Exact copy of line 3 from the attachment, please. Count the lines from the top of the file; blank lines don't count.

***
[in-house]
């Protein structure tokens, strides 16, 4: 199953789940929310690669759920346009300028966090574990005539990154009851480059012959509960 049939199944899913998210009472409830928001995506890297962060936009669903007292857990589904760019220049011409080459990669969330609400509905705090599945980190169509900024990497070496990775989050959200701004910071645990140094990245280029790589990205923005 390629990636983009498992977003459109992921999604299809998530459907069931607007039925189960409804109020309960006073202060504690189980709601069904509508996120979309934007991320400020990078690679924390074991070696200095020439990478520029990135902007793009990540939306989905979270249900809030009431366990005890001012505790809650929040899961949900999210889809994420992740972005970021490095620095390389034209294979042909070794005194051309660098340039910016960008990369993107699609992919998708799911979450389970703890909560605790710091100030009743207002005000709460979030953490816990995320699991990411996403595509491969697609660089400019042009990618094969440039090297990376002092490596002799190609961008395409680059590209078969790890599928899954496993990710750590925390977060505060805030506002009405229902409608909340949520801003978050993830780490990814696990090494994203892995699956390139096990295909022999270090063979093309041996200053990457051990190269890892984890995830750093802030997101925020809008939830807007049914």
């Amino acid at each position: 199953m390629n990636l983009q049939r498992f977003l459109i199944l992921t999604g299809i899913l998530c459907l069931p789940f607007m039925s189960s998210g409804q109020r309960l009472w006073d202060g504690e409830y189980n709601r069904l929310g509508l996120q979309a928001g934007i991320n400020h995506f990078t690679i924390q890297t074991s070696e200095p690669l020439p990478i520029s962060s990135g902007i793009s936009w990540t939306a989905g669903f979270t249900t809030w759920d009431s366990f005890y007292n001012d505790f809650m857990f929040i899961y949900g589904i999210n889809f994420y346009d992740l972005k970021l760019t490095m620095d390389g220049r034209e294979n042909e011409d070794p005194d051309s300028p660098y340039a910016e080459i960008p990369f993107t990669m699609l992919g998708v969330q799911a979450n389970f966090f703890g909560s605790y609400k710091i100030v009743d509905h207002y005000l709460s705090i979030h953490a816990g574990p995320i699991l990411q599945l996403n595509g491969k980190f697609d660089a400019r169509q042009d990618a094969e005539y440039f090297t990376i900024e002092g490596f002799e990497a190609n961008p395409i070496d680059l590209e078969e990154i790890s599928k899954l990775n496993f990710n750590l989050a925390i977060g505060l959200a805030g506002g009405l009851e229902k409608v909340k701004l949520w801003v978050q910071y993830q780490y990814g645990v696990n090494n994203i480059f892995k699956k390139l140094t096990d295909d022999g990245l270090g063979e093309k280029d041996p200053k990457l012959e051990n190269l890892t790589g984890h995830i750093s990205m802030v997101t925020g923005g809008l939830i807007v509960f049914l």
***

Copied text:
């Amino acid at each position: 199953m390629n990636l983009q049939r498992f977003l459109i199944l992921t999604g299809i899913l998530c459907l069931p789940f607007m039925s189960s998210g409804q109020r309960l009472w006073d202060g504690e409830y189980n709601r069904l929310g509508l996120q979309a928001g934007i991320n400020h995506f990078t690679i924390q890297t074991s070696e200095p690669l020439p990478i520029s962060s990135g902007i793009s936009w990540t939306a989905g669903f979270t249900t809030w759920d009431s366990f005890y007292n001012d505790f809650m857990f929040i899961y949900g589904i999210n889809f994420y346009d992740l972005k970021l760019t490095m620095d390389g220049r034209e294979n042909e011409d070794p005194d051309s300028p660098y340039a910016e080459i960008p990369f993107t990669m699609l992919g998708v969330q799911a979450n389970f966090f703890g909560s605790y609400k710091i100030v009743d509905h207002y005000l709460s705090i979030h953490a816990g574990p995320i699991l990411q599945l996403n595509g491969k980190f697609d660089a400019r169509q042009d990618a094969e005539y440039f090297t990376i900024e002092g490596f002799e990497a190609n961008p395409i070496d680059l590209e078969e990154i790890s599928k899954l990775n496993f990710n750590l989050a925390i977060g505060l959200a805030g506002g009405l009851e229902k409608v909340k701004l949520w801003v978050q910071y993830q780490y990814g645990v696990n090494n994203i480059f892995k699956k390139l140094t096990d295909d022999g990245l270090g063979e093309k280029d041996p200053k990457l012959e051990n190269l890892t790589g984890h995830i750093s990205m802030v997101t925020g923005g809008l939830i807007v509960f049914l």